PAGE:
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The Revelations of Mel

From: The American Indian Quarterly
Volume 31, Number 3, Summer 2007
pp. 491-503 | 10.1353/aiq.2007.0036

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By coincidence, in a conversation earlier this year I was arguing that the 1970s descendants of John Wayne's swagger and renegade manner in The Searchers were either Clint Eastwood or Charles Bronson, but that in the 1980s, instead of someone like Harrison Ford (whose characters, especially Indiana Jones, often register signs of humility) and amongst other candidates like Arnold Schwarzenegger or Sylvester Stallone, it might have been Mel Gibson. Certainly the title character in the Mad Max films displayed a similar bravado and confidence mixed with a stoic, deadpan humor that bears a resemblance to Ethan Edwards's snipe of "That'll be the day!" But it was actually the Lethal Weapon series that first came to mind. Gibson's Martin Riggs is the more accurate embodiment of a contemporary cowboy: like Wayne's outlaw who was a soldier (in the Confederate army, of course) and who uses his knowledge of Comanche ways to trail them, Riggs is the loose cannon—a suicidal near-criminal who's actually a cop and who knows the criminals' game better than they do. The confidence of Wayne, Eastwood, and Bronson is intact, but the stoic sense of control is replaced by a new element of, for lack of a better term, lunacy. The image that has stuck with me comes from a scene in the first film of the Lethal series when, confronting a pair of crooks, Gibson's Riggs plays "Three Stooges" with himself to throw them off guard, thus allowing him to poke them in the eyes and ultimately subdue them. Gibson's wild-eyed look in this scene is one that spawned three sequels and launched a chapter in his career.

While watching Gibson's new film, Apocalypto, it was difficult to keep that image, coupled with Gibson's recent public notoriety, out of my mind. That wild-eyed look Gibson displays as Riggs is actually one he reveals quite often in real life, as anyone who has seen a television interview with him can attest, and it's one that he exhibits in a photo of himself with a few men from his Apocalypto cast that was included in a "teaser" trailer released some months ago. Combined with this maniacal grin, it is also impossible not to see the film in the context of many of his public statements: both about the film, its theme of self-destructing civilizations, and connections to the Bush administration and the war in Iraq, and his drunken anti-Semitic diatribe that he unleashed while being arrested for driving while intoxicated in July of 2006.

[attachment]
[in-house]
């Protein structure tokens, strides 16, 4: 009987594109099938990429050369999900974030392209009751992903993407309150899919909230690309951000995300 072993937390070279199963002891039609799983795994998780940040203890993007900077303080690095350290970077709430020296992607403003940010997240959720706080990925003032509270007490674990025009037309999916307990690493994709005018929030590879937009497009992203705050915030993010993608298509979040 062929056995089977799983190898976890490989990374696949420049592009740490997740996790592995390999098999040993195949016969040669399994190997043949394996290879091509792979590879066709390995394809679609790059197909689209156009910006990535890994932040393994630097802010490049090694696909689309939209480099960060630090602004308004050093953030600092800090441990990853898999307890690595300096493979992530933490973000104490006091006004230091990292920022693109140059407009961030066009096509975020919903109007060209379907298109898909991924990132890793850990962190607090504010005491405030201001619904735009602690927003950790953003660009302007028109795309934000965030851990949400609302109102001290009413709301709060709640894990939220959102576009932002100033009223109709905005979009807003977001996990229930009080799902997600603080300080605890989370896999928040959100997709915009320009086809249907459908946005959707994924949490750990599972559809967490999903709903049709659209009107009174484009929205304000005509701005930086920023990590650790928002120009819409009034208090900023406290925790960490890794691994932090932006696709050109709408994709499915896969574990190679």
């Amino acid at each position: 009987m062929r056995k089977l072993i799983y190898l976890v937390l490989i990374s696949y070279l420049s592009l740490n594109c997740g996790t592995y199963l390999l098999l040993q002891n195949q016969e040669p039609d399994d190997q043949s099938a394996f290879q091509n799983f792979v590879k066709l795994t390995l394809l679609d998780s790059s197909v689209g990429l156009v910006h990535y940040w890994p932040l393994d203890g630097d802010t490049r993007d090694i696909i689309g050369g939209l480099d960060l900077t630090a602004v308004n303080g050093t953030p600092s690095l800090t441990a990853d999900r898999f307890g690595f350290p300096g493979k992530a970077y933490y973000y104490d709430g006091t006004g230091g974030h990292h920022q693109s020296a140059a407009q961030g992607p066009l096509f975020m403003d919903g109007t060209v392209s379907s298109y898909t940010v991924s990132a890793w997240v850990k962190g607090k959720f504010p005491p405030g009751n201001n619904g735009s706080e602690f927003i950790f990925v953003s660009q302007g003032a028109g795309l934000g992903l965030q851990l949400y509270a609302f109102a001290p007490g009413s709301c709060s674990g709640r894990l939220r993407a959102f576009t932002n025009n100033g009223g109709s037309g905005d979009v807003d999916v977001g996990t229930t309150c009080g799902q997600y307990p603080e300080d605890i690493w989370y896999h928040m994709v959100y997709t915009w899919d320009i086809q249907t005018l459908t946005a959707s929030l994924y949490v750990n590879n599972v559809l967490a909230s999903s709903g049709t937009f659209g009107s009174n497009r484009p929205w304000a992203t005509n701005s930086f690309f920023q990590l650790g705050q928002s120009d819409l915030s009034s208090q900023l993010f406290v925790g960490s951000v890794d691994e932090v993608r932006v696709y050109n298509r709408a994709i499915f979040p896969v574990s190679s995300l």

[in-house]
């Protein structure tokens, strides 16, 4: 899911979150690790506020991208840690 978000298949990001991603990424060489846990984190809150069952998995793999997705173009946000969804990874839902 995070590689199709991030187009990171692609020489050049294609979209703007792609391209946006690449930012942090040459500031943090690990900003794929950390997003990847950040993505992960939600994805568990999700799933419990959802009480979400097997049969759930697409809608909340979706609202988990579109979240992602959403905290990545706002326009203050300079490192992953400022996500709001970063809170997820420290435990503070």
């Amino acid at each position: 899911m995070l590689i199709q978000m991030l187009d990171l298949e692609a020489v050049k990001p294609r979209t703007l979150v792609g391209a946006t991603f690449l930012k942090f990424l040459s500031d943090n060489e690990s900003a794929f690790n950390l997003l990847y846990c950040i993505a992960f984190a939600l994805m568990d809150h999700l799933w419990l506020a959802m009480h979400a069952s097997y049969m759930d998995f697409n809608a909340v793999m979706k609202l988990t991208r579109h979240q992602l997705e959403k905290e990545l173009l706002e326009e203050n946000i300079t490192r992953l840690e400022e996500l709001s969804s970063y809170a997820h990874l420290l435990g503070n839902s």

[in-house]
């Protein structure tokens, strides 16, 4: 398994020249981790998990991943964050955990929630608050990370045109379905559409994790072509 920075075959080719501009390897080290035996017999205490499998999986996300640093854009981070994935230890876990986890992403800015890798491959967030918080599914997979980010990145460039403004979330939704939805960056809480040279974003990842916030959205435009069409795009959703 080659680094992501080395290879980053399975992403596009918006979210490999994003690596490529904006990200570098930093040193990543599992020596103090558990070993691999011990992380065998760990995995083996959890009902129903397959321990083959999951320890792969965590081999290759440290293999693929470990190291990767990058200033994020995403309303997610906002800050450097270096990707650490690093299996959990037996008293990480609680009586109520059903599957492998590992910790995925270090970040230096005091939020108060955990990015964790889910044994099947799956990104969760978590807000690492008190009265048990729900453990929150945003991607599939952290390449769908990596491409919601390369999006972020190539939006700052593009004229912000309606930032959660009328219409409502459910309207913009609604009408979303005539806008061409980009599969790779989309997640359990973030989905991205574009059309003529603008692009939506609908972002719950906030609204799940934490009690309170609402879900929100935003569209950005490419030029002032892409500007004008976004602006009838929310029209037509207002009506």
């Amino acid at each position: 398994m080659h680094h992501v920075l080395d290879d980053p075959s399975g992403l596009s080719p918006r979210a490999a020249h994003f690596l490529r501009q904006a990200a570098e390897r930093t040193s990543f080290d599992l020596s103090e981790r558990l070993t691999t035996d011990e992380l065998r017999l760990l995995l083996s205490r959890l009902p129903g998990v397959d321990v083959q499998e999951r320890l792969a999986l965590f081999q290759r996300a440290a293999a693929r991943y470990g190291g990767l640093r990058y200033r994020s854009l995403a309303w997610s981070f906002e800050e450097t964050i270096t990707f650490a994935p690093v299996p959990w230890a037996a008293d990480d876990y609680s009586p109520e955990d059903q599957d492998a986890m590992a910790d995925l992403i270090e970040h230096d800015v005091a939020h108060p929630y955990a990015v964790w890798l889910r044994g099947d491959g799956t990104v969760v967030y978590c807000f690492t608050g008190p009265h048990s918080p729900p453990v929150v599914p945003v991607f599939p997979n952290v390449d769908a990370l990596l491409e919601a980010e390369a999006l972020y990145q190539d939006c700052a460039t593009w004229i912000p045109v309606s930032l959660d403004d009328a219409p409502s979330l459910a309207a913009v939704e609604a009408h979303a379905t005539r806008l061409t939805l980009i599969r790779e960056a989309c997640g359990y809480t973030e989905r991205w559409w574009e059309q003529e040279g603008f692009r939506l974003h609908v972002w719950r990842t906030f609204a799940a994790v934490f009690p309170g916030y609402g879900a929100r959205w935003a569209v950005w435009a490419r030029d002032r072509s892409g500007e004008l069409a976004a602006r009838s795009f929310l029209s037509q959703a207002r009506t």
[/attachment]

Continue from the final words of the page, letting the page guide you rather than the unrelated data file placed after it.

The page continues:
Nevertheless, and despite all of this notoriety and what it may have led me to expect, Apocalypto is remarkable primarily because it is so unremarkable. This is not to say that I did not jump as quickly as my fellow audience members when there was a good scare, or cringe and grip my armrest when the hero made a narrow escape, but as you may have gathered from these comments alone, it is not exactly a film none of us has ever seen before. It's just that this time it stars people we may have never seen before. Of course, the cast and the language in the film are truly its only remarkable components: it contains entirely Native (North and Central) American actors and is spoken entirely in Yukatec Maya. This feature is truly worth comment, as I can't think of another film meant as a mainstream Hollywood release (this side of Smoke Signals) that could make such a claim. If only it didn't play like an Indian Braveheart, or feel like Die Hard with a Mayan Vengeance, Mayan Gladiator, or as USA Today reviewer Claudia Puig puts it, "Mesoamerican Rambo." As reviewer for the New York Times A. O. Scott writes, despite the foreign sound of the dialogue, "the film's real language is Hollywood's, and Mr. Gibson's, native tongue." And despite the film's claims of authenticity in regard to language and depiction of Mayan civilization, I agree with Scott when he says that Apocalypto is "less interested in historical or cultural authenticity than in imposing an accessible scheme on...



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